Film actress Greta Garbo is famously known for the line “I want to alone”. But does anyone really want to be alone? In today’s post to his blog, Jack’s Winning Words, Pastor Freed shared with us this quote – “In nature nothing exists alone.” (Rachel Carson)
Freed went on to write about how many of the world’s creatures are disappearing, which could leave us alone if it keeps up (and mankind is the cause of much of the extinction of species). Freed made the point that, in nature, all things are connected and that it is important to be concerned (and do something) about the alarming loss of species in today’s world. I join him in that concern, but today I want to write about many of us feeling alone, especially in the midst of this pandemic.
We may have the feeling that we want to be alone sometimes, usually when something is overwhelming us and we need time (and peace) to think. I think, however, that few of us would really want to be truly alone for any length of time. Even if events place us in a situation where we are alone (like Tom Hanks in the movie Castaway), we don’t want to be alone. Hank’s character invented the companion Wilson, a Volleyball with what looked like a face in blood on it. Fortunately, for Christians, we do not have to invent a “Wilson” character for ourselves – we know that God is always with us.
We probably all know someone who absolutely hates to be alone. The restrictions of the current pandemic have been especially hard on those people, who have been forced into isolation (at least it feels that way to them). While most of us aren’t feeling that isolated, the current situation has forced many of us to confront more alone time than we’ve ever experienced before. That does not have to be a bad thing or even a scary thing. You can help both yourself and those that you may know who are more isolated than others, but reaching out with phone calls, cards or other means, to touch them with a message of concern about their well-being. A simple call to ask, “How are you doing”, can work wonders for their day.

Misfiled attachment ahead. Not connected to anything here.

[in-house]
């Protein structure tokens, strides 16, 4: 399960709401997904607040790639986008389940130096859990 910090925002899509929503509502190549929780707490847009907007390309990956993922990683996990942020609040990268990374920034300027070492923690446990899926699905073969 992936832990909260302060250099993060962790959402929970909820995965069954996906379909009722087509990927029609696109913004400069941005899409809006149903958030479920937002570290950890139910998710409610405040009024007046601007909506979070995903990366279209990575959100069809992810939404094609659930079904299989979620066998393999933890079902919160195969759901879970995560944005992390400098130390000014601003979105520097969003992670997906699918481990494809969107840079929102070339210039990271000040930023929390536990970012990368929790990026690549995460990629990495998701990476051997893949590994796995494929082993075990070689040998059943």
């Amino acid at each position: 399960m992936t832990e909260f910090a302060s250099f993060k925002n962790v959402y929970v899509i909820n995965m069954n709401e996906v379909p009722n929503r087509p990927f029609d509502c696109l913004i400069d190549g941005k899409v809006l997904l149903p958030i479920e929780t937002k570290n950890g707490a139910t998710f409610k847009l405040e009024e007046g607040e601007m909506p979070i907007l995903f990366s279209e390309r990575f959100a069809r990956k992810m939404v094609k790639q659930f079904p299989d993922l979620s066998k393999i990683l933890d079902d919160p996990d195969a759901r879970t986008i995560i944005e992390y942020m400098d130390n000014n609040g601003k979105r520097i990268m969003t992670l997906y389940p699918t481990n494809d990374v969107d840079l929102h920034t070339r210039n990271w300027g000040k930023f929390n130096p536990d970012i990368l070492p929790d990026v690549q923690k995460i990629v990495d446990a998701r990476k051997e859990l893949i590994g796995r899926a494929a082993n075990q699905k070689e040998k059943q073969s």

The other things that this forced isolation gives us time to work on is our feelings about ourselves. I have posted here a few times about loving yourself. Most people feel the need for acceptance by others about how they look or about the things that they have accomplished in life. They are seeking confirmation for the conclusions that they have already reached about themselves. Some, however, are so unsure of themselves (so unloving of themselves) that the opinions of others becomes an obsession. I think it is important to accept that if God love you, no matter what, you should accept yourself just as unconditionally and be comfortable with who you are. Out of love for yourself will come the ability to share love with others and any feeling of being alone will melt away.
So the message becomes, get back in touch with God and accept God’s love; then get back in touch with yourself and love who you are. Now, go out and share that love with others. You are not alone; you were just getting ready.
Have a great day sharing the love!
Greta spoke that line in one of her movies, but she was reclusive in real life, too. Even Jesus said to the disciples, âI want to be aloneâ when I go to pray.